1858-S $20 MS (PCGS# 8925)

2012 January 4-8 US Coins & Platinum Night FUN Signature Auction- Orlando #1166

  • Auctioneer:
    Heritage Auctions
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Lot Description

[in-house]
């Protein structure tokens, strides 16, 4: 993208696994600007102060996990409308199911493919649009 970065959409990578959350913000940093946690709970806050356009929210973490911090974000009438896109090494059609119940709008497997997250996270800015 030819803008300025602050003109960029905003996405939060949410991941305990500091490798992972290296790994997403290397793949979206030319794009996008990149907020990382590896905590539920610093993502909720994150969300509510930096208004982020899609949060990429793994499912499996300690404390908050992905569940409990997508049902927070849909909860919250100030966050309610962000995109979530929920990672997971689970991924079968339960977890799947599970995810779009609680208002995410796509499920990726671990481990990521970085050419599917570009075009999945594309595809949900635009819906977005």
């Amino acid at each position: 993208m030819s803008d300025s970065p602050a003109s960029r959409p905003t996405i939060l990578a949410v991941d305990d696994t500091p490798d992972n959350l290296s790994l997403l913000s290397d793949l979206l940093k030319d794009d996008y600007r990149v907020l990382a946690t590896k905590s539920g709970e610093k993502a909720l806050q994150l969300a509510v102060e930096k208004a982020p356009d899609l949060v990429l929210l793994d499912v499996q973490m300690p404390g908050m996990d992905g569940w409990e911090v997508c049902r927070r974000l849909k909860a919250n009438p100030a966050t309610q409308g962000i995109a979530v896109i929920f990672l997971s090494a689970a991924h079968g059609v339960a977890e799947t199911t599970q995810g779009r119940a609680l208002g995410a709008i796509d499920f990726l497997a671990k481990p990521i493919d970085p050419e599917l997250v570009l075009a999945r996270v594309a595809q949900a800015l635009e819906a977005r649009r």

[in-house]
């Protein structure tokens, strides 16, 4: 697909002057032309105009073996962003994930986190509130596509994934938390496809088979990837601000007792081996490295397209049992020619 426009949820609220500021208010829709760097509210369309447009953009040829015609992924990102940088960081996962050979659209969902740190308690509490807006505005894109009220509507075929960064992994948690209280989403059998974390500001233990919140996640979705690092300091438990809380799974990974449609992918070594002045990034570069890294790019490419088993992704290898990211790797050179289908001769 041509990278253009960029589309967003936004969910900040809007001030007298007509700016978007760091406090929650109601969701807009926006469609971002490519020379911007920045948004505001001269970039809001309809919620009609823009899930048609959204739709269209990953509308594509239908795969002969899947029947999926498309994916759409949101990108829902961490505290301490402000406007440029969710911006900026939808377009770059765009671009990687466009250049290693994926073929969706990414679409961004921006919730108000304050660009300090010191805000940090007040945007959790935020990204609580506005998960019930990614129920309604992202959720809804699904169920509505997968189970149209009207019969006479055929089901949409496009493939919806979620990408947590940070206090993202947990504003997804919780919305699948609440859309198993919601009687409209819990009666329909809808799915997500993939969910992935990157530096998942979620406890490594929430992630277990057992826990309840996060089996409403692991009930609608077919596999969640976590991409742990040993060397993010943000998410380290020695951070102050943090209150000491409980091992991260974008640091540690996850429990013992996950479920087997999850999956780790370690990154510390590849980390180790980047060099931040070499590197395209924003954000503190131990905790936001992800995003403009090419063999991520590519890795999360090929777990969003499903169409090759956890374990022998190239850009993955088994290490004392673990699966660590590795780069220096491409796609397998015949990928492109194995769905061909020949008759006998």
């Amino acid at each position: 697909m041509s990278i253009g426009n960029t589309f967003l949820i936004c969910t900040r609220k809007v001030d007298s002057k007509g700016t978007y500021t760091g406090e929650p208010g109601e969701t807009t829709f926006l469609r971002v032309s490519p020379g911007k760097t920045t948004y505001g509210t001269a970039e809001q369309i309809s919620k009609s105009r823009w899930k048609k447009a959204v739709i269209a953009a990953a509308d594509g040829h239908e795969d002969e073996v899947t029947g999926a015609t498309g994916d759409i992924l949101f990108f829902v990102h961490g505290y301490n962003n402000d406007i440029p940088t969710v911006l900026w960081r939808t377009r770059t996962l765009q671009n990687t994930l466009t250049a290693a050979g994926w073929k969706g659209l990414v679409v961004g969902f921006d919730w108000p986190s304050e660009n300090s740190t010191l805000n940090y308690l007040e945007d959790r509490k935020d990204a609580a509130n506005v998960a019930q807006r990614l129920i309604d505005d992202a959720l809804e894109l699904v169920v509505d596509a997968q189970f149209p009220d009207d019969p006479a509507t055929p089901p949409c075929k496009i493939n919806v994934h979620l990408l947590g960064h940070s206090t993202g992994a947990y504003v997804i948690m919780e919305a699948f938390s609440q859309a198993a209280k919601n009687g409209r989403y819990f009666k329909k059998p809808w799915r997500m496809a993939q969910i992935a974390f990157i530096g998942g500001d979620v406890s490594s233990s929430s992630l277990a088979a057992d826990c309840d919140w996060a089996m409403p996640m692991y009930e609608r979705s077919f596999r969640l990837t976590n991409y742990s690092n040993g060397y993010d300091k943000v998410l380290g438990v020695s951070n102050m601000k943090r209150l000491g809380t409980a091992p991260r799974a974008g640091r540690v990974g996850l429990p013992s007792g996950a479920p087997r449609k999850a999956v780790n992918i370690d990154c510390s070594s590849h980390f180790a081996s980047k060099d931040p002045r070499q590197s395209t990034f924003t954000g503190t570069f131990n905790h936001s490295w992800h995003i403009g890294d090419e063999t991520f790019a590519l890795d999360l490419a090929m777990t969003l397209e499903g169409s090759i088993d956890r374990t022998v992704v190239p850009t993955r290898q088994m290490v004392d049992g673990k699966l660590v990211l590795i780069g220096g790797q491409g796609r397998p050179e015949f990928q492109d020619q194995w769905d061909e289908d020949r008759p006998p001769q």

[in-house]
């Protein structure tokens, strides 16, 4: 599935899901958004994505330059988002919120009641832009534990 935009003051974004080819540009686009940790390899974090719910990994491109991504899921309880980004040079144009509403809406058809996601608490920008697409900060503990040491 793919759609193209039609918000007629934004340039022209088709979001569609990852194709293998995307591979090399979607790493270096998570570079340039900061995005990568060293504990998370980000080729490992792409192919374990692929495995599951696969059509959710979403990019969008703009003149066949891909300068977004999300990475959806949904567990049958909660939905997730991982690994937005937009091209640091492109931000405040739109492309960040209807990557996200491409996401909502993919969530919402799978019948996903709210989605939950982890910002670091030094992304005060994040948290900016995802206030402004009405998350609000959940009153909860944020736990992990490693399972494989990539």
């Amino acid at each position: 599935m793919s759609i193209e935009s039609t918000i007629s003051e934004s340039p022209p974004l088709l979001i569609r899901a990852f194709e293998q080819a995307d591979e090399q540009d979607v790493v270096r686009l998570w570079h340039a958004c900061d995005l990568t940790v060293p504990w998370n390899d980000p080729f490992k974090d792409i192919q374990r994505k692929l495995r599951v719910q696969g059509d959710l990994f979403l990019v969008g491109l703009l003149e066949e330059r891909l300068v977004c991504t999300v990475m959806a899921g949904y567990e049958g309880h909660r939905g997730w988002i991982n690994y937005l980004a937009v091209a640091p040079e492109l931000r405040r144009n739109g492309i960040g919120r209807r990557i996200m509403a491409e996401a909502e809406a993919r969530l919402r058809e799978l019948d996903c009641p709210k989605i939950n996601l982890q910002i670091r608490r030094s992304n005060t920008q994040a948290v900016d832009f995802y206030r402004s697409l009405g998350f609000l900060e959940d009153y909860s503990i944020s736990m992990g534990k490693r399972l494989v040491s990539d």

1858-S $20 MS63 NGC. This 1858-S double eagle from the Galt's Gulch Collection, certified MS63 by NGC, is the sole finest certified at NGC. It is tied with one coin at PCGS in the same grade, unless the two grading events represent a single piece (10/11). The San Francisco Mint in 1858 would strike only four of the six authorized gold denominations, forgoing the lowly quarter eagle and the three dollar. In 1857 the nation's six mints combined would strike some $32,217,040 in gold coins, with more than $28 million of that in double eagles (and much of that from San Francisco). In comparison, in 1858 the total U.S. gold coin output would drop by nearly $10 million, to $22,875,737.50, likely reflecting the reduced economic activity precipitated by the financial Panic of 1857. And as in 1857, most of the year's total gold output comprised double eagles from San Francisco, nearly $17 million worth. The lack of high-Mint State 1858-S Type One twenty dollar gold coins today can be attributed both to collecting habits of the era and to the lack of any shipwreck recoveries that carried significant quantities of the issue. While the 1856-S and, much more so, the 1857-S double eagles are available in high Mint State due to the sinking of the S.S. Central America in 1857, the next major shipwreck recoveries were of the S.S. Republic and S.S. Brother Jonathan, both of which sank in 1865 (October 25 and July 30, respectively). Regarding collector preferences, collecting U.S. coin issues by date and mintmark was a habit that was still in the distant future in 1858. There were few collectors with sufficient wealth to collect double eagles of any sort, and most of them would have preferred a proof over a business strike. In any case, the collecting tastes of the era ran much more to Colonial coins, Washingtonia, and early American rarities much more than modern-day issues, whether proofs or business strikes. (There is no recorded proof mintage, but Akers comments that "this is the f
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